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Author Topic: Team Go Dog, Go! Modified Partial Streamliners  (Read 1007369 times)

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Offline wobblywalrus

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Re: Team Go Dog, Go! Modified Partial Streamliners
« Reply #855 on: August 28, 2012, 07:13:57 PM »
The sign says "Bonneville Shark Week."  This is at the boat ramp early this morning.

Guess what?  Our hillbilly butts are pitted in a corner of the Triumph factory pits.  No umbrella girls or any bling.  These folks are more low key than any factory I have ever seen.  They just came to race and they are partially clueless and having a hard time just like the rest of us - with no pretense or attitude.

The bike is teched and full of race gas.  Tomorrow the salt should be great.  Tonight I will figger up some sort of organized testing and development plan. 

Moxnix, Maj, and Konkrete Kid are here.

 

Offline Moxnix

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Re: Team Go Dog, Go! Modified Partial Streamliners
« Reply #856 on: August 28, 2012, 08:40:10 PM »
Bo, it's good to see you here.  I am amazed at your bike's parts & pieces.  Have a safe and fast time tomorrow.
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Offline wobblywalrus

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Re: Team Go Dog, Go! Modified Partial Streamliners
« Reply #857 on: August 30, 2012, 06:15:57 PM »
Thanks for the encouragement, Peter, Paul, and Moxnix.  All three runs were on Wednesday.  The streamlining for AUS is on the bike.  Handling was flawless in a variety of wind speeds and directions.  No nervous feelings about running it now.

The distortion in the view through the windshield was not bad when the bike was stationary.  Looking through while bouncing up and down during an actual run was different.  The view through the screen was like some sort of trip on drugs.  Then I thought "if I take drugs everything will compensate and the view will be perfect."  No one had any.  I could not test this theory.  I guess it is not the 1970's any more.

The engine pulled hard up to red line in fourth.  I shifted into fifth and it would not accelerate at all.  I used a 38 tooth back sprocket.  I needed a 39 or the 40 tooth one I used last year and I did not have one.  Speeds are low due to me not being able to tuck down and my gearing error.

Once a year I get to talk to Matt Capri and get advice.  That, and what I learned through experience yesterday, gives me a big help for next year.  This was a good meet from the test and tune viewpoint.       

Offline Jonny Hotnuts

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Re: Team Go Dog, Go! Modified Partial Streamliners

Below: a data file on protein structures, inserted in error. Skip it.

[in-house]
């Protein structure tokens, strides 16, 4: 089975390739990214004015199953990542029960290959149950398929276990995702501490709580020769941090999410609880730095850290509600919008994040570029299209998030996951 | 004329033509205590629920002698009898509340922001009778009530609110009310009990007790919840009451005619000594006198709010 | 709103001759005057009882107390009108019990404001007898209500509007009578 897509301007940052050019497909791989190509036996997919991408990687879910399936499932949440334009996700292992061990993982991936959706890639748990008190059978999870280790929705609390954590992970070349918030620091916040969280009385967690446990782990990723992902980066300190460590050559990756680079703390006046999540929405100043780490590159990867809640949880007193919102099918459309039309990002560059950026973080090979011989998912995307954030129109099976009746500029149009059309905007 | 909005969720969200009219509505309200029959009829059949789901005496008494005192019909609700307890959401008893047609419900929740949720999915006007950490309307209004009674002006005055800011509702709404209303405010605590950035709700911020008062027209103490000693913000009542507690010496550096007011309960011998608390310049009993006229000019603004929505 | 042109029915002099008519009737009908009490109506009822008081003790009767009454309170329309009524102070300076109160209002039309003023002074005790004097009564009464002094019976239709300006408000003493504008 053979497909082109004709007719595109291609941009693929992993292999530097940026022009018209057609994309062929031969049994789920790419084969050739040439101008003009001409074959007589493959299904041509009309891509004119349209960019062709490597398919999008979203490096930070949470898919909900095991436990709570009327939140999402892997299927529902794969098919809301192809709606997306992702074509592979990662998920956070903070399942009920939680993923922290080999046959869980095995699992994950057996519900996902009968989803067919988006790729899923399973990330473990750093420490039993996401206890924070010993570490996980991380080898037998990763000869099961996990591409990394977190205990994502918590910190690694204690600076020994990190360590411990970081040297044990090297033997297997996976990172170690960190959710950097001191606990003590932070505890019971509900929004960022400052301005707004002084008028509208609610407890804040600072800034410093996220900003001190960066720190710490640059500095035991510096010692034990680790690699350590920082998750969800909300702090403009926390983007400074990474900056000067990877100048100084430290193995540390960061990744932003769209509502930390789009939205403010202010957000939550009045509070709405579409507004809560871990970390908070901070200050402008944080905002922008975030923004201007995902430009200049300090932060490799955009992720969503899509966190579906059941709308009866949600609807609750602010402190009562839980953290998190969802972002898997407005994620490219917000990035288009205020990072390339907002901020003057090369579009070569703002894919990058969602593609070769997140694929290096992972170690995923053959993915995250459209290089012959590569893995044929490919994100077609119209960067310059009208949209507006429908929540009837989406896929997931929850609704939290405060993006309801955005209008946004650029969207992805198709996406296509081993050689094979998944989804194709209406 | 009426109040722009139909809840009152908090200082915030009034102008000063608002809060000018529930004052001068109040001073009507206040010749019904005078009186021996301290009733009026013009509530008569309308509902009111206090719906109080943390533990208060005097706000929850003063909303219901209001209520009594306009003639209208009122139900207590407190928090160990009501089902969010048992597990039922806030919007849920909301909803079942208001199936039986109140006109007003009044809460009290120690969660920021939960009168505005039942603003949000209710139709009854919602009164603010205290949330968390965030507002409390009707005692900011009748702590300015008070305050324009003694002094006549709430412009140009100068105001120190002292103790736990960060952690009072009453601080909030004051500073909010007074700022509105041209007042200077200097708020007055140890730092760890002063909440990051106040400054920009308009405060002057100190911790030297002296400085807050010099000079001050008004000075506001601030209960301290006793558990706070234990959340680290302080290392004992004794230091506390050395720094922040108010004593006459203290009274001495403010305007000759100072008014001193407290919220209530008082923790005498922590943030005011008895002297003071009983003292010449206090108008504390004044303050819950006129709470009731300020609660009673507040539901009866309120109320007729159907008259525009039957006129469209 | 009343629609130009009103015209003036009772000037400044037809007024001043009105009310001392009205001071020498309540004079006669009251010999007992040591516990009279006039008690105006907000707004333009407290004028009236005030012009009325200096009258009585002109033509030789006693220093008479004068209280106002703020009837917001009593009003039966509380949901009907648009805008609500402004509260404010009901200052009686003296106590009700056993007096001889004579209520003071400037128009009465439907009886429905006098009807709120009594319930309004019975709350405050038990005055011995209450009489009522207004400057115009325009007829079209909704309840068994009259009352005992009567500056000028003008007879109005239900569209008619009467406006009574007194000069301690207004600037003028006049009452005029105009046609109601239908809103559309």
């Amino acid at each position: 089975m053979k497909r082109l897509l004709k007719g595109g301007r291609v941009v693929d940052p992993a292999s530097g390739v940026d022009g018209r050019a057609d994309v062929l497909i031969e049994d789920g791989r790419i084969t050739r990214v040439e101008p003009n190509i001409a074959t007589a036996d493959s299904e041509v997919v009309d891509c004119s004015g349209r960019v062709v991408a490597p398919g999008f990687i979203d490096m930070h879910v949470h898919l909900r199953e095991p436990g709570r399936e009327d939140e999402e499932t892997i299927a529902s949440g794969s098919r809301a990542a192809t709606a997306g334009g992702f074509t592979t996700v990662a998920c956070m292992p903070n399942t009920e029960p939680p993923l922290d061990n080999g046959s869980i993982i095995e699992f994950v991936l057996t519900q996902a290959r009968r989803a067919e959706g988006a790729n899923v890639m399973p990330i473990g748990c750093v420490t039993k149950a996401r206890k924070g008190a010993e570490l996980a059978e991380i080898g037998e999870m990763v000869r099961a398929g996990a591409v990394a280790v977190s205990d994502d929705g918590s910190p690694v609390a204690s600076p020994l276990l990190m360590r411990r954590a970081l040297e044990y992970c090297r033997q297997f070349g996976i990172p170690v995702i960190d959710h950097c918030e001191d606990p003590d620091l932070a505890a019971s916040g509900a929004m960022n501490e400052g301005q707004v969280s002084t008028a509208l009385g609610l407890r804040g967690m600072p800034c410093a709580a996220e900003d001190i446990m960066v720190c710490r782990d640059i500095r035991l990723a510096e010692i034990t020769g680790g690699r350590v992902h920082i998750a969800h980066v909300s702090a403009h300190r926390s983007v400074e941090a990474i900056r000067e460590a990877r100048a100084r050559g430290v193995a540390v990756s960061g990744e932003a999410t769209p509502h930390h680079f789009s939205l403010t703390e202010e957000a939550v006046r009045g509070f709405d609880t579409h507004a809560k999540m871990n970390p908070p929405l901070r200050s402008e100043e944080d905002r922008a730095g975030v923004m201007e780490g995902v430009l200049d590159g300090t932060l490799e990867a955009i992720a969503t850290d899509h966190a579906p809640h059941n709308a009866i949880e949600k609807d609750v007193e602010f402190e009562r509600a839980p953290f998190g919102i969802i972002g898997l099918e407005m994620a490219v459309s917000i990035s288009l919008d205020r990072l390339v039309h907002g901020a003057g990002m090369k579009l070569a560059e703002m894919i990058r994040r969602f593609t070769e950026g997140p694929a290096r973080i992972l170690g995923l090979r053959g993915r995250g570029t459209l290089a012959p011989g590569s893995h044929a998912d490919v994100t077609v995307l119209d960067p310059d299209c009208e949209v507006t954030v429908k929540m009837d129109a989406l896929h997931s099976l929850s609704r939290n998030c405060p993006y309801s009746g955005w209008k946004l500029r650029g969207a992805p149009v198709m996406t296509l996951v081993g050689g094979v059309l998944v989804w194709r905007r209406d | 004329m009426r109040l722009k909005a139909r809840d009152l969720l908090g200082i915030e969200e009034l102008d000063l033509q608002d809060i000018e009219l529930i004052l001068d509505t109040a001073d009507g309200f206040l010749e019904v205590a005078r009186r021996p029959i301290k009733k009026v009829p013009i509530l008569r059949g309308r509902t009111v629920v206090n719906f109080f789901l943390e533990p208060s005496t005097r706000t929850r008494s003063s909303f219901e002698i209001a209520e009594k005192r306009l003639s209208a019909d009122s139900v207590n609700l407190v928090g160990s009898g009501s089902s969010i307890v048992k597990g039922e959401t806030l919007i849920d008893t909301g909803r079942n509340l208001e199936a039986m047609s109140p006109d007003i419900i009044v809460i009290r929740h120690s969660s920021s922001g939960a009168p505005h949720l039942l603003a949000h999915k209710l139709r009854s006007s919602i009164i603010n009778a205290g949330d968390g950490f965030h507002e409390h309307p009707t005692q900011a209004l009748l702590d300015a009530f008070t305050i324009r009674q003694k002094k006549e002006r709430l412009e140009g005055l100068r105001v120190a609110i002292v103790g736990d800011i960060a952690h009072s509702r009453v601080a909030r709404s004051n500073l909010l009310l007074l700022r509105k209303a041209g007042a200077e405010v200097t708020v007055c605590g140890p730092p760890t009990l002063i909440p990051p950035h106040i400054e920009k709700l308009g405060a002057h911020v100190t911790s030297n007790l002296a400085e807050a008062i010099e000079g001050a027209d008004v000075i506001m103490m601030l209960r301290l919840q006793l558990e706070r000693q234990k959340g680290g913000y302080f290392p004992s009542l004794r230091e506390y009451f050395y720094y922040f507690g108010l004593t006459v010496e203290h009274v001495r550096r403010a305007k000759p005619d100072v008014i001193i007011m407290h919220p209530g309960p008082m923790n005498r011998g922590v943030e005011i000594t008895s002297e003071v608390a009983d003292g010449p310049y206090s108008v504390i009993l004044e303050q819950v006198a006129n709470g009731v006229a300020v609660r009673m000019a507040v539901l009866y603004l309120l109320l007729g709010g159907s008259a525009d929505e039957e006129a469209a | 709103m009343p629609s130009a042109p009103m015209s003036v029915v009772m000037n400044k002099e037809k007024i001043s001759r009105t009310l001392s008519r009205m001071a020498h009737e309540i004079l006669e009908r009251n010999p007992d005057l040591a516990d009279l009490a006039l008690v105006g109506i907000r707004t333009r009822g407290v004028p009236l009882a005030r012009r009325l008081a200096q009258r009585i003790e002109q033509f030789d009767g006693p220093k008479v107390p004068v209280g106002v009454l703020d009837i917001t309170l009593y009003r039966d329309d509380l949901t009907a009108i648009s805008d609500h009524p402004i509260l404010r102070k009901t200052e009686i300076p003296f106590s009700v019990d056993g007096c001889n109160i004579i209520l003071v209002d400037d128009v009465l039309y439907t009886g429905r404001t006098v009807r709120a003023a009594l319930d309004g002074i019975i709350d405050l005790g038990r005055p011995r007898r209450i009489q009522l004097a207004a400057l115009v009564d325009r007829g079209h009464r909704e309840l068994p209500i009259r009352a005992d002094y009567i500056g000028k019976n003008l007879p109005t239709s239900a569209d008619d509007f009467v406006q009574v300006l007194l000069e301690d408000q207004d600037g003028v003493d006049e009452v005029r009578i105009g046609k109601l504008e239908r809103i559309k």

« Reply #858 on: August 30, 2012, 08:20:28 PM »
I absolutely love it.


My OCD makes me want to know the exactly the number of rivets used in the build.....

~JH

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Offline grumm441

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Re: Team Go Dog, Go! Modified Partial Streamliners
« Reply #859 on: August 31, 2012, 08:06:15 PM »
You should see his pop iviting arm
G
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Offline wobblywalrus

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Re: Team Go Dog, Go! Modified Partial Streamliners
« Reply #860 on: September 03, 2012, 12:01:29 PM »
Jonny, there's a "whole lotta" rivets in that thing.

Grumm, it was great that you could stay stateside for a few weeks and come to BUB.  I hope you enjoyed it and it was nice to meet you.

There were a lot of Triumphs there.  The Triumph pits where I was had three parts.  One was the factory pit with Jason Di Salvo as their main rider.  Jason said, more or less, that they are established road racers with a lot of success.  That is not a big deal here.  Everyone is equal on the salt.   LSR is something new and they want to try it, learn, and have a good time.  This is not an exact quote.  It is what I remember.  I asked Jason if he had the full Bonneville experience and scared himself really good.  Yes, he said.  They are enthusiasts just us.

Triumph raced a 675 triple.  It looked pretty much like a standard bike with the typical mods a first time racer would do.  This is a very good bike and they are familiar with it from their road racing.  Jason made several down and back passes at just under 170 mph.  The other team bike was a big Rocket triple.  Jason made many down and back passes at just over 170 mph.  Lots of wheel spin limited speeds.  The Triumph team might have some 750 cc and 3000 cc FIM records.

It takes a lot of courage to ride one of those big triples.  They are huge and the riding position is not correct for maintaining control at high speeds.  Jason can do it.  I would be too scared to try.